A Higher Purpose

by Anh-Minh Le

Students pose in front of the McCarthy Center on Day of the Dons, USF’s annual one-day fundraiser. Last year, during its 24 hours, over 3,000 donors contributed more than $1.3 million to support scholarships, facilities and academic programs at the university. The 2022 event will take place on April 6.

With a dynamic director at the helm, USF’s McCarthy Center — now entering its third decade — is poised to boost its profile and impact.

Growing up in San Francisco’s Western Addition, Derick Brown took drama and capoeira classes at the African American Art & Culture Complex; did his homework at the Ella Hill Hutch Community Center; and learned how to swim and played basketball and football at the Boys & Girls Clubs of San Francisco. “They saved my life,” he says of the local hubs. “That’s what led me to the work I’m doing.”

Now 42, as senior director of the University of San Francisco’s McCarthy Center — which strives to prepare students for lives and careers in public service, with the goal of shaping a more just world — Brown is a fixture once again in his old neighborhood. “It’s amazing that I have a chance to be a part of this incredible organization, and to give back to and uplift the community,” he says.

Through Engage San Francisco, for example, the center trains USF students to become literacy tutors placed at sites in the Western Addition. And students in the yearlong Community Empowerment Activists program embark on internships with advocacy and grassroots organizations while attending relevant classes.

As the McCarthy Center turns 20, Brown is not only growing its existing initiatives, but creating new ones. A year and a half into his tenure, “I’ve done a lot,” he says in his typical buoyant manner, “but I’m just getting started.”

The Leo T. McCarthy Center for Public Service and the Common Good was founded in 2002 by the late Leo T. McCarthy at his undergraduate alma mater. McCarthy, a former speaker of the State Assembly and lieutenant governor of California, began his career as an elected official in 1963, when he won a seat on the San Francisco Board of Supervisors.

At that time, Sharon McCarthy Allen, the oldest of Leo and Jacqueline McCarthy’s four children, was 7. “People would always come up and talk to him and tell him what their problem or their worry was,” recalls McCarthy Allen. “Maybe we weren’t quite sure what his job was, but we thought his job was always helping people — which, in fact, it was.”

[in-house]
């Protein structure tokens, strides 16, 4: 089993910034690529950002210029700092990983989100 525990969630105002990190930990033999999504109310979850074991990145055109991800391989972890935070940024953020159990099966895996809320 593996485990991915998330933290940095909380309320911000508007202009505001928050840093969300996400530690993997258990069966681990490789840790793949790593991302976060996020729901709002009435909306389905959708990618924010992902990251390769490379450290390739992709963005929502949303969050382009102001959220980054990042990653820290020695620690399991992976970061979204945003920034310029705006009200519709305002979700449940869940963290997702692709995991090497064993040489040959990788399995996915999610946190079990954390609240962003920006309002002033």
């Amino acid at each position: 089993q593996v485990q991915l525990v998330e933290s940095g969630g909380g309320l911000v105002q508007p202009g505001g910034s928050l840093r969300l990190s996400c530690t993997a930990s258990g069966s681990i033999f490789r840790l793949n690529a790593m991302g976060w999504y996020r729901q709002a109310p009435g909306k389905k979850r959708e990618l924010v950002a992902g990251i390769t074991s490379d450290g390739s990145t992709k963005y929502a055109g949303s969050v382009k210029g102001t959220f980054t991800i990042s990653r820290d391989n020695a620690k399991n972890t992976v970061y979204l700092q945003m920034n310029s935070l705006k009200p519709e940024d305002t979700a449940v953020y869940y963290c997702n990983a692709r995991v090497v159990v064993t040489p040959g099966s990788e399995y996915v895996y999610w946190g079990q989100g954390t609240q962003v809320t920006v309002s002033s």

On a Saturday morning in 2000, McCarthy convened McCarthy Allen, Art Agnos, Nancy Pelosi and the Rev. Stephen A. Privett (then-president of USF) to share his “idea for a center where students would be trained as ethical, public leaders,” his daughter remembers. “It wasn’t just in public service; it was anything where students could do something in the community to better themselves and the community.”

Leo McCarthy speaks with voters during his 1988 U.S. Senate campaign. | Photo courtesy of John Stanton Political Collection, California State Library.

Two years after that meeting of the founding group, the McCarthy Center opened. Dr. Pamela Balls Organista, who was on the psychology faculty, was invited to join its steering committee. “I’m always attracted to entities like this, where you can really touch both the university community and the broader community,” she says, adding, “This work, now more than ever, is so needed. So much has been happening in the community with questions about how do we empower folks that may not ordinarily have a strong voice and aren’t represented well. That’s very critical right now.”

Since its early days, the center’s impact has extended beyond the campus and the City. The USF in DC program enables students to spend a semester in the U.S. capital, combining coursework with government or nonprofit internships. The McCarthy Fellows complete summer internships at Sacramento institutions.

In 2017, USFVotes, a campaign to register all eligible students as voters, was introduced. That same year, the center established the biannual Leo T. McCarthy Award for Public Service, which spotlights individuals who exemplify the leadership values of its namesake. Former San Francisco Mayor Agnos was the inaugural recipient; in 2019, Privett was recognized; and the latest honorees, philanthropists and Gazette owners Janet and Clint Reilly, will receive the award this month. The ceremony at the Olympic Club in San Francisco on March 3 also serves as a 20th-anniversary celebration for the McCarthy Center.